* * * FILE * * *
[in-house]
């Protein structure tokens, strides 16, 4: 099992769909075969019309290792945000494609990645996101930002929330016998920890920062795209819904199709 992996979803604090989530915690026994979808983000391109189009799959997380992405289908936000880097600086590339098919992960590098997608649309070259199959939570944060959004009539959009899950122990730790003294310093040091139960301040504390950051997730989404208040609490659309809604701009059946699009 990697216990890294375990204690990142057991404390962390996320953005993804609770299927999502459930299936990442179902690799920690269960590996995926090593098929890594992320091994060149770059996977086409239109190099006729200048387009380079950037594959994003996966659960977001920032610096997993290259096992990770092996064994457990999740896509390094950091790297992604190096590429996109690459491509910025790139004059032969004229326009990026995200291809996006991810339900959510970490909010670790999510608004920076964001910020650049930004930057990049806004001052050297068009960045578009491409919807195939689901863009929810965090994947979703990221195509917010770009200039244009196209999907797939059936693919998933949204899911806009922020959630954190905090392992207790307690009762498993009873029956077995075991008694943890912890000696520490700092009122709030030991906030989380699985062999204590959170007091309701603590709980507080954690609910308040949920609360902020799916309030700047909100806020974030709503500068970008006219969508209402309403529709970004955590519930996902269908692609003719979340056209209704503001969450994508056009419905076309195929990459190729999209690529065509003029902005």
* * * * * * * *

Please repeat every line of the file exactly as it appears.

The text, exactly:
[in-house]
């Protein structure tokens, strides 16, 4: 099992769909075969019309290792945000494609990645996101930002929330016998920890920062795209819904199709 992996979803604090989530915690026994979808983000391109189009799959997380992405289908936000880097600086590339098919992960590098997608649309070259199959939570944060959004009539959009899950122990730790003294310093040091139960301040504390950051997730989404208040609490659309809604701009059946699009 990697216990890294375990204690990142057991404390962390996320953005993804609770299927999502459930299936990442179902690799920690269960590996995926090593098929890594992320091994060149770059996977086409239109190099006729200048387009380079950037594959994003996966659960977001920032610096997993290259096992990770092996064994457990999740896509390094950091790297992604190096590429996109690459491509910025790139004059032969004229326009990026995200291809996006991810339900959510970490909010670790999510608004920076964001910020650049930004930057990049806004001052050297068009960045578009491409919807195939689901863009929810965090994947979703990221195509917010770009200039244009196209999907797939059936693919998933949204899911806009922020959630954190905090392992207790307690009762498993009873029956077995075991008694943890912890000696520490700092009122709030030991906030989380699985062999204590959170007091309701603590709980507080954690609910308040949920609360902020799916309030700047909100806020974030709503500068970008006219969508209402309403529709970004955590519930996902269908692609003719979340056209209704503001969450994508056009419905076309195929990459190729999209690529065509003029902005």